Dr Angela Robertson is about to head off to visit Paper Plus in Blenheim when I call to interview her. At age 65, she’s much like the people featured in her new books – a long way from the traditional idea of ‘retired’.
She’s making a delivery of her latest book ‘Celebrating Life On Our Own Terms’ which is being launched at the end of this month. It’s come out in quick succession to’ Life On Our Own Terms’, which was released just after lock-down was lifted in July.
ISBN 978-0-473-50082-5 ISBN 978-0-473-51912-4
Both books are a celebration of life in your later years – and what’s possible with a positive mindset. From the 98-year-old ex-Air Force Officer and later NZ Diplomat in Russia that now spends his time painting portraits in Nelson and likes to do parachute jumps on significant birthdays (he intends to do one on his 100th, just as he did for his 90th), to the man making coffins for people from his retirement village on the Kāpiti Coast. Then there’s the former nun (now married) who sits on the executive of Grey Power.
There are short stories of people who have finished up their work life careers to use ‘retirement’ – and in some cases their superannuation money – to launch start-up businesses, doing everything from starting coffee carts (and traveling to Rwanda to work with the coffee growers), to companies providing social connections for those aged 55+ such as Chirpy Plus.
The self-published books are part of Robertson’s Older and Bolder series, with a third one in the making. They came about after she had a go at semi-retirement herself with the aim of spending more time with her husband.
“I was wondering what everyone else was doing with their time and started asking people how long they had been retired and what they were doing with their time.
“Then I realised that some people hadn’t retired. Or they had retired for about two weeks but thought ‘no, that’s not for me’.”
People kept referring Angela to other people to talk to and she found their lives so inspiring, she offered to write their stories for them. Soon it became apparent there was a book or two in the making to encourage others to maximise the second half of life. She began trading short stories for a jar of plum and apple jam and a “fancy copy” of the published book.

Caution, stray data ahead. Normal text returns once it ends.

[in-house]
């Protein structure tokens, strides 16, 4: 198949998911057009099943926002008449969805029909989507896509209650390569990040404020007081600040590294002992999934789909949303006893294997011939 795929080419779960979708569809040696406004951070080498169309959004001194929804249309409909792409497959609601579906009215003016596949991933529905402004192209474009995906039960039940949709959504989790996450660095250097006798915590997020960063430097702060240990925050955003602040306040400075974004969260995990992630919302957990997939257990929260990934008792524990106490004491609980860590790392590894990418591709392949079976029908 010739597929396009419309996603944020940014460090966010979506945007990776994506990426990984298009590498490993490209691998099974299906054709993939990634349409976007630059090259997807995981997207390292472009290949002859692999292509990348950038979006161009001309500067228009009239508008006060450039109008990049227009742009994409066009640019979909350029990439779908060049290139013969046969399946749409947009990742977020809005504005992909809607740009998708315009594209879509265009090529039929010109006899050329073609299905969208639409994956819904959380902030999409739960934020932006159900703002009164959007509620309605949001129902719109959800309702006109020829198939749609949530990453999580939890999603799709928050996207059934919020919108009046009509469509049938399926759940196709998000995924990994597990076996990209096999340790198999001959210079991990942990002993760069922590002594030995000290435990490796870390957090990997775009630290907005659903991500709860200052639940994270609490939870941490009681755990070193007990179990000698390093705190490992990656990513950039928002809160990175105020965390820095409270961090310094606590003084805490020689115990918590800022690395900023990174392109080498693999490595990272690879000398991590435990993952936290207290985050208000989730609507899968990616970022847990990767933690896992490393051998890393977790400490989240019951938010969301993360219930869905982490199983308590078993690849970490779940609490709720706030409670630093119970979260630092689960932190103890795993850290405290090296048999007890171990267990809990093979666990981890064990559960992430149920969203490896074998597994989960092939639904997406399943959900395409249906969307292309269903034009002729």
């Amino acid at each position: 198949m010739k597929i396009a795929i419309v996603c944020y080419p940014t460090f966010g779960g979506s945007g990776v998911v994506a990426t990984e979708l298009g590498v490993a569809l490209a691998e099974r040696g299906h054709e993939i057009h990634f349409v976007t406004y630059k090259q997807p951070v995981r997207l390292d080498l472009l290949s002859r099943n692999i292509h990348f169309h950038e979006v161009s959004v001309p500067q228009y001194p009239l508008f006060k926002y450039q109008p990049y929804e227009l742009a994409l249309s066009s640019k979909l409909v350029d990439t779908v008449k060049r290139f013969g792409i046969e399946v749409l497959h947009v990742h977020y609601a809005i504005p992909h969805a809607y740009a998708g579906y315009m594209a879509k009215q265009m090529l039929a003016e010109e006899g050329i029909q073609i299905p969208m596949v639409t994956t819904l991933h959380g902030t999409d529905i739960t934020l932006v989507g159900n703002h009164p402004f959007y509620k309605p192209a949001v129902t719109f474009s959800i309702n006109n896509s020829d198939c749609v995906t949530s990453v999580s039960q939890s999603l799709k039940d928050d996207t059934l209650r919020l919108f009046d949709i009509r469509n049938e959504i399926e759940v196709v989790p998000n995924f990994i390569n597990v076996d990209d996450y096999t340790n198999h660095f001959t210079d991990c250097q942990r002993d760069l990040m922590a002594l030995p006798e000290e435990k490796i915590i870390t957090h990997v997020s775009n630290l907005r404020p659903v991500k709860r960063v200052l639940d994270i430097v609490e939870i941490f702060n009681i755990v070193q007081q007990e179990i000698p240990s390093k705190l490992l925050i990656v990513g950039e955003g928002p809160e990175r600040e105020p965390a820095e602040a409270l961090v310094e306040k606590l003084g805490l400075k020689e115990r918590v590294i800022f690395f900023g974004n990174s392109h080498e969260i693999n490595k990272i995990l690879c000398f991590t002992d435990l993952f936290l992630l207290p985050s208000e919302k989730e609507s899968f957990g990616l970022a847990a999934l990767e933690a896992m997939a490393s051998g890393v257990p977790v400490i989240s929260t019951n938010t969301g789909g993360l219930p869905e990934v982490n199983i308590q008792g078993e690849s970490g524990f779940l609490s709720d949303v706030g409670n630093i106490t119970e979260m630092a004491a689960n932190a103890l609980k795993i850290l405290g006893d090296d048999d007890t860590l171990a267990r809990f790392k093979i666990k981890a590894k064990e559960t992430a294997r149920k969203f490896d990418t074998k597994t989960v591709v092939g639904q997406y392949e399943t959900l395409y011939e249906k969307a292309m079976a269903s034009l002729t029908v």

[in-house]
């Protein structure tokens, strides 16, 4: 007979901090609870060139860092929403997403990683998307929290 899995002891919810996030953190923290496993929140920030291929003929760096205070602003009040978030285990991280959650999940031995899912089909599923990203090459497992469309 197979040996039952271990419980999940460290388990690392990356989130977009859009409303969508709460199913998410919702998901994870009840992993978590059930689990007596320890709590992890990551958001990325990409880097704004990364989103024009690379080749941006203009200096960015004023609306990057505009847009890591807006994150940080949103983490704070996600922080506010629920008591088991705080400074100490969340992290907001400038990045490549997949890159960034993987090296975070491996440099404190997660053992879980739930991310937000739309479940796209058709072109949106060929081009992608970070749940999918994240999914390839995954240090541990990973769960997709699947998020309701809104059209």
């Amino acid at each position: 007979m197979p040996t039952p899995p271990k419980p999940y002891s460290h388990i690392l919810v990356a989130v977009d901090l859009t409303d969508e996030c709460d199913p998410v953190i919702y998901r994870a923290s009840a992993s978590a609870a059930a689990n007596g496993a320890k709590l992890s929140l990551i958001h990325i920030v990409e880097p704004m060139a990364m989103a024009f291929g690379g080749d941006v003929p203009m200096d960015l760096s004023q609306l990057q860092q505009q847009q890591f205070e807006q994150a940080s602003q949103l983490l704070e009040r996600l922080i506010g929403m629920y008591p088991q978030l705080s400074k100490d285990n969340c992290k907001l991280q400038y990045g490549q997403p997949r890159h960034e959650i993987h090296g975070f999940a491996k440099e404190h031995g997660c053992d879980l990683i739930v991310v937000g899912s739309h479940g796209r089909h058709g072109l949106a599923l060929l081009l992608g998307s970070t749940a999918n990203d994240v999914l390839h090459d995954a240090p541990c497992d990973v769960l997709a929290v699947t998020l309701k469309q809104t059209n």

“People would say – ‘oh, you should talk to so-and-so’ and they would say, ‘I’m not an interesting person’, and then actually you would find out they were,” she says.
While the first book is focused on those aged 65-98 years-old, with many based on the Kāpiti Coast where Robertson lives, the second book looks at people from their mid-50s to mid-80s, with a broader geographical spread around New Zealand.
Having worked at places like the Department of Internal Affairs and Massey University as a professional development practitioner, Robertson is used to focusing on developing others and helping them to find fulfilment. However, she has found inspiration herself through her books.
“It’s become quite a big passion project of mine. I’m inspired by these people – this is how I plan to age,” she says.
“I’m going through a transition myself. For me now its about writing and encouraging people to be the best they can be and to lead fulfilling lives.”
Robertson says there can be a lot of anxiety about turning 50, 60 and 70. However, people can have decades still to live and many have more choices than they’ve ever had once the heavy-lifting of caring for families and maintaining careers recedes.
“This is an age of opportunity. Everyone has some activities and projects they’d like to pursue, relationships they’d like to develop, and unfulfilled ambitions that we can now undertake. What were they? What did you always want to learn, do, or where did you want to go to? It’s never too late to start!
“You can say ‘oh yes, but…’ and have a reflective life of disappointment, or you can look forward with gratitude. Ageing is a mindset and how you feel about that impacts on how you age.”
Celebrating Life On Our Own Terms will be launched on 29th September at the Council Chambers in Levin (1-3pm). A second event will also be hosted on 30th September at Te Newhanga Kāpiti Community Centre in Paraparaumu (1-3pm) to help accommodate safe social distancing.
The latest book will be available from Paper Plus stores, from Robertson herself and online from Fishpond. It’s also available online in ebook and Kindle formats.
Robertson is available for speaking events. Kiaora@angelarobertson.nz
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